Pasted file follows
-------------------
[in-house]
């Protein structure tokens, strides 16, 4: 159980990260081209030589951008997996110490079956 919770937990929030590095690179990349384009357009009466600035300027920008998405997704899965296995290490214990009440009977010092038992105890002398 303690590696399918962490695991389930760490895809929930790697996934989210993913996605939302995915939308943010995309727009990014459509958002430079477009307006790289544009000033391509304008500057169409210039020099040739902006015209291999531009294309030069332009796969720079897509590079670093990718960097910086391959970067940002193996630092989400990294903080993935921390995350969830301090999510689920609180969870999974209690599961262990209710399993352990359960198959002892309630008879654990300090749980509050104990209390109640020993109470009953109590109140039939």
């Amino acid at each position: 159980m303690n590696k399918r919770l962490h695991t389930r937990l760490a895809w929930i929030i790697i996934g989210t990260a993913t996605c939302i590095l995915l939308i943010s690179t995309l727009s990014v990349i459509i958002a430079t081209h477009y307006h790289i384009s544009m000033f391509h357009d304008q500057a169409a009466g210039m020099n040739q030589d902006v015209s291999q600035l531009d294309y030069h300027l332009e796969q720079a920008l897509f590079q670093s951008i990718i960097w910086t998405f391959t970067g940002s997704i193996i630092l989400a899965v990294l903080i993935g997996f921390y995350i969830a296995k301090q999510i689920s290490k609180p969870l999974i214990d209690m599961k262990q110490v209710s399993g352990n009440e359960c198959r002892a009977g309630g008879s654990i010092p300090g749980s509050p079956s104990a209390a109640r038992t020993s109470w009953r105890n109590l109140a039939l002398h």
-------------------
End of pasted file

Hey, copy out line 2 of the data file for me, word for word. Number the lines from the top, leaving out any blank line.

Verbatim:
């Protein structure tokens, strides 16, 4: 159980990260081209030589951008997996110490079956 919770937990929030590095690179990349384009357009009466600035300027920008998405997704899965296995290490214990009440009977010092038992105890002398 303690590696399918962490695991389930760490895809929930790697996934989210993913996605939302995915939308943010995309727009990014459509958002430079477009307006790289544009000033391509304008500057169409210039020099040739902006015209291999531009294309030069332009796969720079897509590079670093990718960097910086391959970067940002193996630092989400990294903080993935921390995350969830301090999510689920609180969870999974209690599961262990209710399993352990359960198959002892309630008879654990300090749980509050104990209390109640020993109470009953109590109140039939």